A Rare Specialty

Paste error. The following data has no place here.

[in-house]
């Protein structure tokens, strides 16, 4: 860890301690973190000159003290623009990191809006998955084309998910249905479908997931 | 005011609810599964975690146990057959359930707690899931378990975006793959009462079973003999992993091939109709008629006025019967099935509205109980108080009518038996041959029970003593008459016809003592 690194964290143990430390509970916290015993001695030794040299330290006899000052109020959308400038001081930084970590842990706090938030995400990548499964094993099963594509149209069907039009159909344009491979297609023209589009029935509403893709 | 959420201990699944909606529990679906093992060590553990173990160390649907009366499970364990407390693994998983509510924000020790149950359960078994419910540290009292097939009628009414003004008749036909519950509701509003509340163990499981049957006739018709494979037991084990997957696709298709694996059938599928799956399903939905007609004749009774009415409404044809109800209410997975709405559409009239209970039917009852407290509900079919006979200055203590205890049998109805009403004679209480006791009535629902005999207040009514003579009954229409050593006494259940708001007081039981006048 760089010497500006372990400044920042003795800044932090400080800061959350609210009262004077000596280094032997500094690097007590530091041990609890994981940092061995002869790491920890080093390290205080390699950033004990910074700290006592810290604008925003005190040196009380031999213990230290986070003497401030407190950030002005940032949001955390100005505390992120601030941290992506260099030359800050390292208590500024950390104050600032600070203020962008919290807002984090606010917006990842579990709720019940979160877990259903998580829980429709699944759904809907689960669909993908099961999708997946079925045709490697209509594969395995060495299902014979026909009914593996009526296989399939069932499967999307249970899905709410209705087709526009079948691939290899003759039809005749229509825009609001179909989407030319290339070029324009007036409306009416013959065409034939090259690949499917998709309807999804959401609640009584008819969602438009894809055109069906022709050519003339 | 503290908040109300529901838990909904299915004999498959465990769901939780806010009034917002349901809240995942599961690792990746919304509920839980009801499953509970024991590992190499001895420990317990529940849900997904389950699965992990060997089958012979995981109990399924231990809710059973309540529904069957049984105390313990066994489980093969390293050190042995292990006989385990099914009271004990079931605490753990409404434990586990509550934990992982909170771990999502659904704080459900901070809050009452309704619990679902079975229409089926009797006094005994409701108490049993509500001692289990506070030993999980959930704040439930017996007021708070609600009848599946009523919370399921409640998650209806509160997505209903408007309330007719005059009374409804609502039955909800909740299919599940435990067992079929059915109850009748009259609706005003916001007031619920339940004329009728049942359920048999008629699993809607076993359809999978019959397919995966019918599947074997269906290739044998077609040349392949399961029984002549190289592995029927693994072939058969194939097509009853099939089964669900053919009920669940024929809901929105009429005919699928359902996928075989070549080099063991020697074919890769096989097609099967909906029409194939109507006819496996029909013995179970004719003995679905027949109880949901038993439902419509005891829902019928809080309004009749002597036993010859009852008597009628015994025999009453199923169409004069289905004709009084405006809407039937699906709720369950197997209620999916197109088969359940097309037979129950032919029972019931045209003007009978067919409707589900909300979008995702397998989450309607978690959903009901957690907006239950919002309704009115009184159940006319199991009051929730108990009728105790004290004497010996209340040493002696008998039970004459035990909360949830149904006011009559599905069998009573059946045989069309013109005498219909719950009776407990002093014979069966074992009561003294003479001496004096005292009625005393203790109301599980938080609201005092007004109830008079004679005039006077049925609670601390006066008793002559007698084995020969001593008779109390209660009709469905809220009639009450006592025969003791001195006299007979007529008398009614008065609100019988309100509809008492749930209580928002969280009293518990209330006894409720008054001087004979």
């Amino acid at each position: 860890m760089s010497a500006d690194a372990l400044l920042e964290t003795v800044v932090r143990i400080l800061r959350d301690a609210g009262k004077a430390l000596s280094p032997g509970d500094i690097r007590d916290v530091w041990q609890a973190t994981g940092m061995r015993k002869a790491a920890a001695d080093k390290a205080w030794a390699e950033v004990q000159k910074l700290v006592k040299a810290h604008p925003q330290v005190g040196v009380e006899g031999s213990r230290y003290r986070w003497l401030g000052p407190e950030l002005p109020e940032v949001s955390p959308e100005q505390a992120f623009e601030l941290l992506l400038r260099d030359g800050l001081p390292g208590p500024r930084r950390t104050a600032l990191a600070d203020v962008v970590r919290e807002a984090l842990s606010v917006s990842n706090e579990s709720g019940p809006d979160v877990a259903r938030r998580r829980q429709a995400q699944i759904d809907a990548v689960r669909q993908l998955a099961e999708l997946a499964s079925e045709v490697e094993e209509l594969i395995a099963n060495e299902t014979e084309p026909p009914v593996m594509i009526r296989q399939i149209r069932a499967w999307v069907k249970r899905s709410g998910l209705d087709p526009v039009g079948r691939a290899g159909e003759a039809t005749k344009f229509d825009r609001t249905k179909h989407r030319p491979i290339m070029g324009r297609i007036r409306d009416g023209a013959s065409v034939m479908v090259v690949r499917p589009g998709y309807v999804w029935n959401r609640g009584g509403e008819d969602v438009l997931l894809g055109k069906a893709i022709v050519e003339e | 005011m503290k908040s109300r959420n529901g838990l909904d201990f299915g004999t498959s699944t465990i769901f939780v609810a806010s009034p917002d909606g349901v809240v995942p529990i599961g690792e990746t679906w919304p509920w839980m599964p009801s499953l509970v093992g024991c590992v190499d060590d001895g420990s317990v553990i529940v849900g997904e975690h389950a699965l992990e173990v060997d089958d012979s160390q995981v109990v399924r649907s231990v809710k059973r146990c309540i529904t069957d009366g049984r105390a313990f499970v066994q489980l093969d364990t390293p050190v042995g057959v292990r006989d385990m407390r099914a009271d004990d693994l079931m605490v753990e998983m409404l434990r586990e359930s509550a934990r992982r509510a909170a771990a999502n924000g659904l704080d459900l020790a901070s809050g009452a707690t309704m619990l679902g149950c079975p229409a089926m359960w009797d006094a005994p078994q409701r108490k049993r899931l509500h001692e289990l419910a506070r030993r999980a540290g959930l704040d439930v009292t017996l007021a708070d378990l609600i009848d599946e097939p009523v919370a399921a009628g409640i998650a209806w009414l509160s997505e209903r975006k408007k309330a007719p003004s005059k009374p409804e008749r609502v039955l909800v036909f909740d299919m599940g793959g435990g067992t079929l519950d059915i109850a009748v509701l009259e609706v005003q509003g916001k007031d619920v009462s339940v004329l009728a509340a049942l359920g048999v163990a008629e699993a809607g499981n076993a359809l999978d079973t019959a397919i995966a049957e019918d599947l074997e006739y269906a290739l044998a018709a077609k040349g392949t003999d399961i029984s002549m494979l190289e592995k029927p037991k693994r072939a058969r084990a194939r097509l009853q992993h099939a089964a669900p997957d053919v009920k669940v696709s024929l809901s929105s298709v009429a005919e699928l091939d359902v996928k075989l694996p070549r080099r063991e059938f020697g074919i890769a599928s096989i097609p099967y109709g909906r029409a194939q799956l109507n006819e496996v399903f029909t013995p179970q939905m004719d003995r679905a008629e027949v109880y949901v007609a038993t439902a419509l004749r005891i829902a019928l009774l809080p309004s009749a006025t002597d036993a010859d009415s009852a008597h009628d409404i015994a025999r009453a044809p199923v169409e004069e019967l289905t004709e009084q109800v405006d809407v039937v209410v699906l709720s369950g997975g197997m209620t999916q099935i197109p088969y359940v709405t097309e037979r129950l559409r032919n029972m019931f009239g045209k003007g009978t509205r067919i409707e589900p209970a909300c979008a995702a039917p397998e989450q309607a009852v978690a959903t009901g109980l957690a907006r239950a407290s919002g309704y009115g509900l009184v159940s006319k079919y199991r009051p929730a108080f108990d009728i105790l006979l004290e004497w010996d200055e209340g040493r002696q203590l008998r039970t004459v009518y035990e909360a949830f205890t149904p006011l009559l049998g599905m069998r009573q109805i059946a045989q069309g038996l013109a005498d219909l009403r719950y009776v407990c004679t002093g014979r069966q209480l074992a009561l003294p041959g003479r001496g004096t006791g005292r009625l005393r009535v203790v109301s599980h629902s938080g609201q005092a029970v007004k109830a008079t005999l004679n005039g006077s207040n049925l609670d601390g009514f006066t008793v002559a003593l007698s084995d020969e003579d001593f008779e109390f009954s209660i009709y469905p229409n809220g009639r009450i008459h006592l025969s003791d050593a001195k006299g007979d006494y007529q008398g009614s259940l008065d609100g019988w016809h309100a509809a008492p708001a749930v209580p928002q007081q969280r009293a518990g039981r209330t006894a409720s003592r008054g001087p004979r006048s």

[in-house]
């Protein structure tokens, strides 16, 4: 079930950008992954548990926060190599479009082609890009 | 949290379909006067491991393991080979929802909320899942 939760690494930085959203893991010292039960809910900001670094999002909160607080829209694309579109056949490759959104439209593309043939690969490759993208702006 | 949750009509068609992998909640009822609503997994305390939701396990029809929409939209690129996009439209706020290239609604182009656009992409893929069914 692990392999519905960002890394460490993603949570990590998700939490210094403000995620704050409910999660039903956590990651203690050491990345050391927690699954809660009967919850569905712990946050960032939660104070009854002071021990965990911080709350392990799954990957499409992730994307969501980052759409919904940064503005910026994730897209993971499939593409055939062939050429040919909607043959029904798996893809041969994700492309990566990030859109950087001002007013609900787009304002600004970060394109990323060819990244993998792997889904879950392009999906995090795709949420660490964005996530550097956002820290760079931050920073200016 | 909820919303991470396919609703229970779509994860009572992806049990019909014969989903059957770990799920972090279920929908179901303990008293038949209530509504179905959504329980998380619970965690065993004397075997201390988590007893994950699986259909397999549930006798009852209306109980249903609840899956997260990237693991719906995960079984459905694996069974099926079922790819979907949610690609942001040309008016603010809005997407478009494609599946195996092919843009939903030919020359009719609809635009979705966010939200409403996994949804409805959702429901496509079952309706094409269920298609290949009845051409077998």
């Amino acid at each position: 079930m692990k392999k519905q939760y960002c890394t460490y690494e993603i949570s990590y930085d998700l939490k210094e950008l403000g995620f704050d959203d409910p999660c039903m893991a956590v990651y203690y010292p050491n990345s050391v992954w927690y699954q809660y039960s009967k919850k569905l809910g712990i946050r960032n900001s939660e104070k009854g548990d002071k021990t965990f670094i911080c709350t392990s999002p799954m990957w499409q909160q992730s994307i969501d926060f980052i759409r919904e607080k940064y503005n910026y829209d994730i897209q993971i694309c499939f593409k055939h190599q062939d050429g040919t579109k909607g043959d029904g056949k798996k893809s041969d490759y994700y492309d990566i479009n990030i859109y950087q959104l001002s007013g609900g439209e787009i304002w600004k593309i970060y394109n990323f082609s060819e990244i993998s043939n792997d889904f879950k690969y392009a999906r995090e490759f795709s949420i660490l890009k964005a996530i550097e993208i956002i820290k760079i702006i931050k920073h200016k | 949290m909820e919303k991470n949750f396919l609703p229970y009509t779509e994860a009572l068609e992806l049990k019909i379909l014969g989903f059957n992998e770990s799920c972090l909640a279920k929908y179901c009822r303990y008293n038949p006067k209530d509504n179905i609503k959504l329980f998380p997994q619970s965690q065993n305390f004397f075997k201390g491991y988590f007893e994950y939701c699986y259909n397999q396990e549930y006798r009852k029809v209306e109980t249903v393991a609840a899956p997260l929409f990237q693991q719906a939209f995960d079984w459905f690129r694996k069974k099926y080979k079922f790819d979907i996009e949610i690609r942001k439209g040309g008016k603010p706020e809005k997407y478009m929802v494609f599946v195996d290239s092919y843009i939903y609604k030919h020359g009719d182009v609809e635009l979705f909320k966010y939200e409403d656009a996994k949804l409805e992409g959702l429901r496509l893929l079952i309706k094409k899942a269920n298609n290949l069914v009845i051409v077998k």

Scott Wilson — Orthopedic OncologistDr. Scott Wilson is the lone full-time orthopedic oncologist in the entire state of Louisiana, and his is such a rare specialty that it has taken him a decade to build a practice devoted mainly to the treatment of bone cancer. “Fortunately, bone tumors and other types of soft-tissue neoplasms occur infrequently, so there is not as much demand for that type of expertise,” says Wilson, an assistant professor and chief of orthopedic oncology at the Tulane University School of Medicine. About one-third of the patients who do seek Wilson’s help come from Mississippi, which has no full-time osteo-oncologist, and some travel from Mobile, Ala., and the Florida Panhandle to see him. “Most of what I do is to evaluate people who have unusual lumps and bumps in their arms and legs,” Wilson says. If the tumor is cancerous or is causing or risking a fracture of the bone, he operates. He often performs reconstructive surgery following the removal of a tumor, using both metal implants and structural allografts, which are segments of cadaver bone that have been donated through a system similar to an organ bank. Wilson and other orthopedic surgeons at Tulane have recently begun using a new kind of implant in some patients who require replacement of a bone segment that is connected to a joint. Called a compress device, it substitutes a spring-loaded connector for the traditional metal rod. “The initial results are very encouraging,” he says. Born in Geneva, N.Y., Wilson is the son of two research scientists, who had second careers as apple orchard farmers in Upstate New York and Vermont. After graduating from Wake Forest University in North Carolina with degree in biology, Wilson was still unsure about the direction of his own career. “I decided to spend a summer trying to capture a Peace Corps-type experience, and I volunteered to work in a missionary hospital in Honduras,” he says. “It was a wonderful experience. The chief doctor there, Dr. Marx, was a true inspiration. I remember vividly one night he delivered twins by Caesarian section, and the next morning he delivered a sermon in the native Miskito tongue. I said, ‘If I can find a way to become anywhere near as accomplished and needed as he is, I will have found my calling.’ So that’s what truly motivated me to pursue medicine.” Wilson earned his medical degree from the Bowman Gray School of Medicine at Wake Forest in 1986. After 10 more years of residencies and fellowships, he landed in New Orleans, where he joined the faculty of Louisiana State University School of Medicine. In September 2000 he was named to dual posts as assistant clinical professor at LSU and a member of the faculty at Tulane. “I bleed both green and purple,” says Wilson, who is also a surgical consultant at Veterans Administration Medical Center and Charity Hospital. Wilson, who says his “favorite thing to do is to tell people they don’t have cancer,” sees great promise in the development of new cancer treatments derived from gene therapy, which have the potential to be much more effective than current methods. “My great hope is that in my lifetime, I will become obsolete and just go back to setting bones,” he says. –Sonya Stinson The Joint Chief Chad Millet — Hip and Knee Replacement A specialist in total joint replacement, Dr. Chad Millet has become the go-to guy for fixing an old hip or knee replacement gone wrong. “I see a lot of patients that have had joint replacements somewhere else, and those joint replacements have failed or become loose or infected, and then I redo them. That’s really become a big part of my practice,” says Millet, who has been a member of Southern Orthopedic Specialists, one of the oldest orthopedic-practice groups in Louisiana, since 1990. These surgical revisions are the most challenging type of surgery he does, requiring more planning and more time in the operating room than initial joint replacements. Often the patient has lost a lot of bone in the area of the prosthesis, and Millet has to replace it with allografts, or bone fragments from a cadaver. Millet says the use of allografts in orthopedic surgery is one of the biggest recent developments in the field. Another major advancement is use of minimally invasive techniques, which involves making smaller, more targeted incisions so that patients experience less blood loss, less post-op pain and a quicker recovery. While his primary surgical practice is at Memorial Medical Center-Baptist Campus, across the street from his office at Southern Orthopedic Specialists, Millet also performs surgery at Pendleton Memorial Methodist and East Jefferson General hospitals. He operates on patients ranging in age from their teens to their 90s. One of his most satisfying recent cases was a man of about 50 who came from Millet’s hometown of Crowley. The patient had had his hip replaced about 20 years earlier because of a congenital condition, but when the artificial joint had to be removed 10 years later, doctors told him he would never be able to get another one. “So for all those years he had been walking around with a short leg and using a cane,” Millet says. After determining that the man was a good candidate for a new hip after all, Millet put one in, and the patient is now walking without a cane and is “happy as a clam,” he says. Born in Rayne, Millet grew up in Crowley, where he lived next door to a general surgeon who used to take him on hospital rounds and into the operating room. It was that experience that prompted Millet to go into medicine. After graduating from McNeese State University in Lake Charles, he attended Louisiana State University School of Medicine in New Orleans, receiving his medical degree in 1984. He completed the five-year orthopedic-surgery residency at LSU, then did a one-year fellowship in adult reconstruction and total joint replacement at Johns Hopkins hospital in Baltimore before returning to New Orleans. At McNeese State, Millet was a quarterback and four-year letterman on the football team, taking the Cowboys to the 1979 Southern Conference championship. The team doctor, himself an orthopedic surgeon, was a major influence on his career. “He was another one that kind of took me under his wing and helped me decide what I wanted to do,” Millet says. “Orthopedics is one of the only specialties in which your results are really tangible. If something’s broken, you can fix it. If there’s a bad joint, you can replace it. And I liked that.” –S.S. Minding the Hornets Deryk Jones — Cell Cartilage and Replacement Dr. Deryk Jones has accomplished more at age 40 than most people accomplish in a lifetime. He earned his medical degree from Stanford University in 1991 and followed that with an internship in general surgery at Brigham and Women’s Hospital in Boston and a residency in orthopedic surgery at Harvard. Now he practices medicine at Ochsner Clinic Foundation and holds faculty appointments at Tulane at the Institute of Sports Medicine and in bioengineering. He is a pioneer in cell cartilage regeneration and is one of the few doctors in the area, if not the country, who can perform this complex procedure. Suppose a basketball player has ripped the cartilage in his knee on a really impressive hook shot and Jones is his team doctor. Instead of cutting open the knee and trying to repair the damage, Jones takes cells from healthy cartilage, lets them populate in liquid form, and then injects these new cells into the defective knee where they grow to create new cartilage. This is no easy task. “It’s a tough thing to regenerate a normal biological process that God has created,” says Jones. For injured athletes, this process could mean the difference between being in the game or sitting on the bench for good. Appropriately, Jones is team doctor for the New Orleans Hornets, along with Dr. Matthew McQueen, which means that he gets to attend to all home games (being brilliant has its perks). He also evaluates potential draftees to determine if they can take the pounding of the usual 80 games in the NBA regular season. Jones is an athlete himself, having played college and European soccer, as well as football and baseball. His own knee injury in 1979 inspired his interest in sports medicine, and the University of Pittsburgh gave him the exposure and opportunity to develop the professional expertise. “They were doing cutting-edge, state-of-the-art arthroscopic stuff,” says Jones. During his fellowship in Pittsburgh, he worked on professional athletes, college athletes and celebrities. He was born in Detroit but grew up in Tallahassee, Fla., where his father made sure he received the best possible education. “My dad took me to a dark room, and this man came out of a closet and said, ‘Take this test,’ ” Jones says. As it turns out, the test was an entrance exam for a private school in Tallahassee, where he was the first black student to be admitted. “Being the first black in school was tough,” he says. “I definitely socially suffered … but it pushed me to do well and taught me to thrive in any environment,” especially the South. New Orleans is his environment now, a home deliberately chosen in part because of its proximity to Tallahassee. Putting New Orleans on the map when it comes to sports medicine keeps Jones busy. He also plans to make Ochsner a state-of-the-art facility, not only for sports medicine, but as a place for athletes to exercise and work on their game. Other than that, Jones says, he plans to spend time with his wife and three children and play golf. –Kim Belchere Making Recovery Faster Henry Louis Eiserloh III — Back Specialist We have evolution to thank for our back pain. Our spines were made for walking on four legs, not two; it is as if our genes are working from an old blueprint of our distant past. Obesity, bad posture and injury are culprits, too, so evolution is not entirely to blame, but it may account for the fact that modern-day back doctors face similar problems to those that Hippocrates faced in 430 B.C. A certain amount of back pain may be the price we pay for standing on our hind legs. Dr. Henry Louis Eiserloh III is one person we should thank for helping us get rid of the pain. A native New Orleanian and LSU alumnus, Eiserloh now practices at Southern Orthopedic Specialists. He credits his breadth of knowledge and training as a back specialist to a fellowship at the University of British Columbia. There, he received training in both neurosurgical and orthopedic spinal procedures, was able to undertake clinical research and, as he says, “do some basic science.” This training was more comprehensive than the more specialized approach common in the United States. “I felt that it was a natural fit,” Eiserloh says. Asked to give the pros and cons of back surgery, which seems to be risky business, Eiserloh says, “Just treating low back pain with spinal surgery does not provide for an adequate outcome, and just because non-operative treatment hasn’t worked, it doesn’t mean a surgery will improve a patient.” He also says that patient selection is the most important factor in successful spinal surgery. He holds out arthroplasty surgery as a significant development. Arthroplasty is the implantation of prosthetics to replace damaged discs. Another important development is minimal-access lumbar surgery, which entails smaller incisions when fusing damaged vertebrae together. This, along with disc arthroplasty, “provides for faster patient recovery and theoretical clinical improvement.” As far as chiropractic medicine goes, “I do feel that it can provide relief for some conditions,” Eiserloh says. “It is better to work in conjunction with a chiropractor than in an antagonistic role with them.” Having the expertise and training is, of course, critical to being a top doctor. But some things, such as kindness and compassion, just cannot be taught. These are attributes Eiserloh seems to have in abundance. His family doctors, Dr. Lawrence Boll and Dr. Sam Zurich, were his inspirations. Eiserloh has tried to emulate their kindness and compassion in his career. He says that his greatest passion is his family. What lies ahead for Dr. Eiserloh and Southern Orthopedic Specialists? “In the future, we would like to add additional spine surgeons to our group in an attempt to develop a more multidisciplinary spine approach,” he says. Asked if he ever wanted to be anything other than a doctor, Eiserloh replies, “I can’t recall, other than maybe when I was a ‘fireman’ or ‘cowboy,’ as a child.” –K.B.